Among the risks facing global economies are rising interest rates—as central banks in countries the U.S. and U.K. respond to strengthening economies—geopolitical risks and the euro zone's stalling recovery.
Blanchard was speaking at a time of unrest across many parts of the world, with protests in Hong Kong, ongoing conflict between Russia and Ukraine and threats from ISIS in Syria and Iraq. But he was quick to stress that—to date—there was "little evidence" of their economic impact.
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"But, clearly, the risk that they do so in the future is there, and could affect the world economy in a major way," he added.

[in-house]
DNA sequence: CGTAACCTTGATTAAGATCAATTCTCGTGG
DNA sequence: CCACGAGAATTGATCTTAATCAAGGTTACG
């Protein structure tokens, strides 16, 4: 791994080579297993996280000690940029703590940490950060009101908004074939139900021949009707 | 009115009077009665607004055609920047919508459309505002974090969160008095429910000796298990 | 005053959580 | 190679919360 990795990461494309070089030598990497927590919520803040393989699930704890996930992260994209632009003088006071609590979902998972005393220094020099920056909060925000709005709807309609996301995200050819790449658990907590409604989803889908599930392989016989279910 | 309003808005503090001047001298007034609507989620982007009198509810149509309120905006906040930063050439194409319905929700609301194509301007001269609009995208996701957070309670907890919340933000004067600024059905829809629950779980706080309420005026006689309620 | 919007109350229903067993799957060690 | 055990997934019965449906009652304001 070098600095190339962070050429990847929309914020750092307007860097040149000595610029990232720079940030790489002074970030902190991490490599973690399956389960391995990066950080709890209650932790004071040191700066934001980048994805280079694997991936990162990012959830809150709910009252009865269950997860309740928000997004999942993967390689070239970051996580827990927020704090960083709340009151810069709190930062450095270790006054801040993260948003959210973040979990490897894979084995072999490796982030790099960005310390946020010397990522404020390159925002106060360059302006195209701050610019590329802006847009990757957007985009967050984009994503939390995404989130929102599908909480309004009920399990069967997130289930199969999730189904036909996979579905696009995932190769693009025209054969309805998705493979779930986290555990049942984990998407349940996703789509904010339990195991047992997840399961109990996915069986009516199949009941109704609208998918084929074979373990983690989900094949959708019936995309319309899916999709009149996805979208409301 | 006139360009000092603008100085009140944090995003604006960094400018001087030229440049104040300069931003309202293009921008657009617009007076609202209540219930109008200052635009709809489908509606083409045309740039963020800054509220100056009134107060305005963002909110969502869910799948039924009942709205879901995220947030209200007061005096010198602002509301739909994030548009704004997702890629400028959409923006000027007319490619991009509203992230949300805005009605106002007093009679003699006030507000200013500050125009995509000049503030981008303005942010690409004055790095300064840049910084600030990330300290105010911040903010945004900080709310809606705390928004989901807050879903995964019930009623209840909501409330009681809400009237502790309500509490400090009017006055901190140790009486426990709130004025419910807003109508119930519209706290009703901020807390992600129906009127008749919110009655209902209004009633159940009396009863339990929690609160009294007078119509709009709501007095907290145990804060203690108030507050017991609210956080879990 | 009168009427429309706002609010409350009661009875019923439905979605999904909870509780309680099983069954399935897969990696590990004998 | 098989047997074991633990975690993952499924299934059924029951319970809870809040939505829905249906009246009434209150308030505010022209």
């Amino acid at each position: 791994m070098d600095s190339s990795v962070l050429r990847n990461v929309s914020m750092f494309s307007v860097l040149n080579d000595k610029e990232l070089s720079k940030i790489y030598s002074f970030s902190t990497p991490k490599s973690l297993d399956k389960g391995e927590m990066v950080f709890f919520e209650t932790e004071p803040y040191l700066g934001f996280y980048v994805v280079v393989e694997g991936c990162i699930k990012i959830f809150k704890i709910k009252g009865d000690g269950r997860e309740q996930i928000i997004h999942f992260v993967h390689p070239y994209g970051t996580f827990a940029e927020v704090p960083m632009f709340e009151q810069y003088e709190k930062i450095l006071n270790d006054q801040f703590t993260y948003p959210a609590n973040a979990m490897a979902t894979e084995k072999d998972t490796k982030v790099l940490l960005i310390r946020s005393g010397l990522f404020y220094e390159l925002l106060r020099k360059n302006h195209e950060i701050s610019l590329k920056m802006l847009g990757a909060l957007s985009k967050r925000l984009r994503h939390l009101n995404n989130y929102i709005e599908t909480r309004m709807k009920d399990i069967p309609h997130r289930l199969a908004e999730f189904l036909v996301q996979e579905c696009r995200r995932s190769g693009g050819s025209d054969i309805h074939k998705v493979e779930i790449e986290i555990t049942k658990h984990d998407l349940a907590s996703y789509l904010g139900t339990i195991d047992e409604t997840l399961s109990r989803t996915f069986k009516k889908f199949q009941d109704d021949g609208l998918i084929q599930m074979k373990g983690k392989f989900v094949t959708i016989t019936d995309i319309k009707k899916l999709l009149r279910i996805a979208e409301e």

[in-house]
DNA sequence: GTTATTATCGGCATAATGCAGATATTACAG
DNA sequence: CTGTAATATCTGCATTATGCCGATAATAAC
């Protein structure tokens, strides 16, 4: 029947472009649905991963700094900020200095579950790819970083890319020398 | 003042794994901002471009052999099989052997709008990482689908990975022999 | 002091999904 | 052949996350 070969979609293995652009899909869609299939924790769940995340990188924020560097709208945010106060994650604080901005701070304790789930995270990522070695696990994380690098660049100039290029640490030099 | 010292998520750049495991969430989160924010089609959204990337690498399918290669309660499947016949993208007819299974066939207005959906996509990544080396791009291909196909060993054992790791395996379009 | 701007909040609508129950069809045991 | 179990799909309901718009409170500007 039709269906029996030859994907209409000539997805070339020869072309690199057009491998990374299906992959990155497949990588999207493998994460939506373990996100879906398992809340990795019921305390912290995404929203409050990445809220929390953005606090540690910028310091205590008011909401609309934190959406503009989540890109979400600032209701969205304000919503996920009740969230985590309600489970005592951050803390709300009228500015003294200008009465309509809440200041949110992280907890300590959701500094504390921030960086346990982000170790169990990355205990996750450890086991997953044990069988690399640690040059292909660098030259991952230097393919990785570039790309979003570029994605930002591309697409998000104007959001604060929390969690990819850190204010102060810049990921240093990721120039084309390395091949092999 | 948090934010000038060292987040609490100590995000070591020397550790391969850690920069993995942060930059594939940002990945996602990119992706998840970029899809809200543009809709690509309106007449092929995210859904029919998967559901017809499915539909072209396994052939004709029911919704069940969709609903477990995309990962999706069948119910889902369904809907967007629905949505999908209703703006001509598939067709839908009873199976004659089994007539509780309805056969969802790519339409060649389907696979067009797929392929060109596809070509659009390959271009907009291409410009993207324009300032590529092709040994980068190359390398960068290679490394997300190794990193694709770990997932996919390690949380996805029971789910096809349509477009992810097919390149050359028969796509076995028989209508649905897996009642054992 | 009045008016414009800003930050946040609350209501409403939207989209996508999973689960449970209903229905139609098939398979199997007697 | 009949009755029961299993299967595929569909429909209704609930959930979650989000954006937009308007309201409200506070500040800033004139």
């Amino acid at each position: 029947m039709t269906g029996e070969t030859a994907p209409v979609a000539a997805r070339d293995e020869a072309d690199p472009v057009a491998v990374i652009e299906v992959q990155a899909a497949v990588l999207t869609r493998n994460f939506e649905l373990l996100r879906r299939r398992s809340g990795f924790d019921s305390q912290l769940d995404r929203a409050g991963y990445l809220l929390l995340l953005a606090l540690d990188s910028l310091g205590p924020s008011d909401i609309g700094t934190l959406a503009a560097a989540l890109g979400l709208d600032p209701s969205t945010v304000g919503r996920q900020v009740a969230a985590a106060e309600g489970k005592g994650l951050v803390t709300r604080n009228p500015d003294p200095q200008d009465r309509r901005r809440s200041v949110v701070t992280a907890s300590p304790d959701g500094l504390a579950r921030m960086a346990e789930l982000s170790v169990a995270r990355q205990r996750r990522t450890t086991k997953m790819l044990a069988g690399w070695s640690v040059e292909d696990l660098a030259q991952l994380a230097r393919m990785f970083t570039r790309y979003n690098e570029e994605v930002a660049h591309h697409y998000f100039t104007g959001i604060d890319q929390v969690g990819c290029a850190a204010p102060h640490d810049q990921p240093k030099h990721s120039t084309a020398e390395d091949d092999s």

With regards to the euro zone's economic slowdown, the IMF highlighted the threat of weakening demand and even a slide into deflation. It comes after consumer price growth in the euro zone slipped again in September, coming in at just 0.3 percent, adding to fears that the region could be heading for a period of growth-sapping deflation.
"This is not our baseline, as we believe fundamentals are slowly improving, but, were it to happen, it would clearly be the major issue confronting the world economy," Blanchard added.
To address these risks, the IMF said that both fiscal policy and structural reforms were needed: "The challenge for policy makers is to re-establish confidence, through a clear plan to deal with both the legacies of the crisis and the challenge of low potential growth."